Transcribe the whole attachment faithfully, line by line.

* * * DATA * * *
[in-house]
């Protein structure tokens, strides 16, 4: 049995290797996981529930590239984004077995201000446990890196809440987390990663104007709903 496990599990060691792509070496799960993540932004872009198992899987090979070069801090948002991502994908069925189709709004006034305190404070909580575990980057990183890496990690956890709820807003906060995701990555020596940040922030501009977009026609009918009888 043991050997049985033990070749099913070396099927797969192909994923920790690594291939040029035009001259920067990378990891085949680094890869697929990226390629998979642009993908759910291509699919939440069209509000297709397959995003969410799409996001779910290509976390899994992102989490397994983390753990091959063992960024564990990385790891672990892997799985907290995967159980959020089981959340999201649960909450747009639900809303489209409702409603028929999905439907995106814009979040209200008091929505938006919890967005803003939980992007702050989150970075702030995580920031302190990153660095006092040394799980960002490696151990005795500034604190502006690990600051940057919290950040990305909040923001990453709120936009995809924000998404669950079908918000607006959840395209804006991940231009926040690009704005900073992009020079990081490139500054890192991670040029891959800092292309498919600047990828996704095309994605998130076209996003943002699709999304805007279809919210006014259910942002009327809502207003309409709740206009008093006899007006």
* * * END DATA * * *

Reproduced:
[in-house]
């Protein structure tokens, strides 16, 4: 049995290797996981529930590239984004077995201000446990890196809440987390990663104007709903 496990599990060691792509070496799960993540932004872009198992899987090979070069801090948002991502994908069925189709709004006034305190404070909580575990980057990183890496990690956890709820807003906060995701990555020596940040922030501009977009026609009918009888 043991050997049985033990070749099913070396099927797969192909994923920790690594291939040029035009001259920067990378990891085949680094890869697929990226390629998979642009993908759910291509699919939440069209509000297709397959995003969410799409996001779910290509976390899994992102989490397994983390753990091959063992960024564990990385790891672990892997799985907290995967159980959020089981959340999201649960909450747009639900809303489209409702409603028929999905439907995106814009979040209200008091929505938006919890967005803003939980992007702050989150970075702030995580920031302190990153660095006092040394799980960002490696151990005795500034604190502006690990600051940057919290950040990305909040923001990453709120936009995809924000998404669950079908918000607006959840395209804006991940231009926040690009704005900073992009020079990081490139500054890192991670040029891959800092292309498919600047990828996704095309994605998130076209996003943002699709999304805007279809919210006014259910942002009327809502207003309409709740206009008093006899007006």